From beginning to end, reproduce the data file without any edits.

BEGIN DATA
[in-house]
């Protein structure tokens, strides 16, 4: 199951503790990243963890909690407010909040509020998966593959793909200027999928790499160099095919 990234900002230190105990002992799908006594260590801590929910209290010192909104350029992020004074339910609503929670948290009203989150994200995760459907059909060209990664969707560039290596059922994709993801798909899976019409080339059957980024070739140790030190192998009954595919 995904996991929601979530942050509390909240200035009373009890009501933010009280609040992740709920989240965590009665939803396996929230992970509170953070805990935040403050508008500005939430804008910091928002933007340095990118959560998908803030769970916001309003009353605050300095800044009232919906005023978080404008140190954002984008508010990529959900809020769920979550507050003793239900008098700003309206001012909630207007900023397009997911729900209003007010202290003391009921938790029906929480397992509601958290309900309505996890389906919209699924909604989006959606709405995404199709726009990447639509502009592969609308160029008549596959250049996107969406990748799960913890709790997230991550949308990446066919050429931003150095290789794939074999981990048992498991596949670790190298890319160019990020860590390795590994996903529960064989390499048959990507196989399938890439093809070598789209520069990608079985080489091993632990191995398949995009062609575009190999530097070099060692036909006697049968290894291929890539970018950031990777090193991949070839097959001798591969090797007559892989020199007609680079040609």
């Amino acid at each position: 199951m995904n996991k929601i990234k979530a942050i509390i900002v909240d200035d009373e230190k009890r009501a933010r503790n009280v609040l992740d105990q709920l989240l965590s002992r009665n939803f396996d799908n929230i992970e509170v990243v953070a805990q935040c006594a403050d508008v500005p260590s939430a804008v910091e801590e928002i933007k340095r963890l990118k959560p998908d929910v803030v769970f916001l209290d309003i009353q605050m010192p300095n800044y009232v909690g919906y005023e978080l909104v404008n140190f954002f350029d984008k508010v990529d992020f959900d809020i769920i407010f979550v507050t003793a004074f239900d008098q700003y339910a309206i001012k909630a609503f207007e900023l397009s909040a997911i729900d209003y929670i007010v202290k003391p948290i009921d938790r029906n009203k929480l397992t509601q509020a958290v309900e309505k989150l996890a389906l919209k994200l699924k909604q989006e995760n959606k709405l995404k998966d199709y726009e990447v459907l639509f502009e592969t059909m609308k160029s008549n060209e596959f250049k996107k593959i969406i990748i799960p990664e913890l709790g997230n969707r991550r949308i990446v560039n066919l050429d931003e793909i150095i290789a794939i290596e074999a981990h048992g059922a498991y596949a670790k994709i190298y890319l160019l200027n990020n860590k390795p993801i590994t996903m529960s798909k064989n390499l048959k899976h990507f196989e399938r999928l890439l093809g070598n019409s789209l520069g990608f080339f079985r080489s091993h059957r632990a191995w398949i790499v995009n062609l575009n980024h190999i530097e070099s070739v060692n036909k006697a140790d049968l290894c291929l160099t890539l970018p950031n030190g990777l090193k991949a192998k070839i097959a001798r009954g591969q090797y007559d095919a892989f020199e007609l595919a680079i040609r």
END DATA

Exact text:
[in-house]
């Protein structure tokens, strides 16, 4: 199951503790990243963890909690407010909040509020998966593959793909200027999928790499160099095919 990234900002230190105990002992799908006594260590801590929910209290010192909104350029992020004074339910609503929670948290009203989150994200995760459907059909060209990664969707560039290596059922994709993801798909899976019409080339059957980024070739140790030190192998009954595919 995904996991929601979530942050509390909240200035009373009890009501933010009280609040992740709920989240965590009665939803396996929230992970509170953070805990935040403050508008500005939430804008910091928002933007340095990118959560998908803030769970916001309003009353605050300095800044009232919906005023978080404008140190954002984008508010990529959900809020769920979550507050003793239900008098700003309206001012909630207007900023397009997911729900209003007010202290003391009921938790029906929480397992509601958290309900309505996890389906919209699924909604989006959606709405995404199709726009990447639509502009592969609308160029008549596959250049996107969406990748799960913890709790997230991550949308990446066919050429931003150095290789794939074999981990048992498991596949670790190298890319160019990020860590390795590994996903529960064989390499048959990507196989399938890439093809070598789209520069990608079985080489091993632990191995398949995009062609575009190999530097070099060692036909006697049968290894291929890539970018950031990777090193991949070839097959001798591969090797007559892989020199007609680079040609």
């Amino acid at each position: 199951m995904n996991k929601i990234k979530a942050i509390i900002v909240d200035d009373e230190k009890r009501a933010r503790n009280v609040l992740d105990q709920l989240l965590s002992r009665n939803f396996d799908n929230i992970e509170v990243v953070a805990q935040c006594a403050d508008v500005p260590s939430a804008v910091e801590e928002i933007k340095r963890l990118k959560p998908d929910v803030v769970f916001l209290d309003i009353q605050m010192p300095n800044y009232v909690g919906y005023e978080l909104v404008n140190f954002f350029d984008k508010v990529d992020f959900d809020i769920i407010f979550v507050t003793a004074f239900d008098q700003y339910a309206i001012k909630a609503f207007e900023l397009s909040a997911i729900d209003y929670i007010v202290k003391p948290i009921d938790r029906n009203k929480l397992t509601q509020a958290v309900e309505k989150l996890a389906l919209k994200l699924k909604q989006e995760n959606k709405l995404k998966d199709y726009e990447v459907l639509f502009e592969t059909m609308k160029s008549n060209e596959f250049k996107k593959i969406i990748i799960p990664e913890l709790g997230n969707r991550r949308i990446v560039n066919l050429d931003e793909i150095i290789a794939i290596e074999a981990h048992g059922a498991y596949a670790k994709i190298y890319l160019l200027n990020n860590k390795p993801i590994t996903m529960s798909k064989n390499l048959k899976h990507f196989e399938r999928l890439l093809g070598n019409s789209l520069g990608f080339f079985r080489s091993h059957r632990a191995w398949i790499v995009n062609l575009n980024h190999i530097e070099s070739v060692n036909k006697a140790d049968l290894c291929l160099t890539l970018p950031n030190g990777l090193k991949a192998k070839i097959a001798r009954g591969q090797y007559d095919a892989f020199e007609l595919a680079i040609r």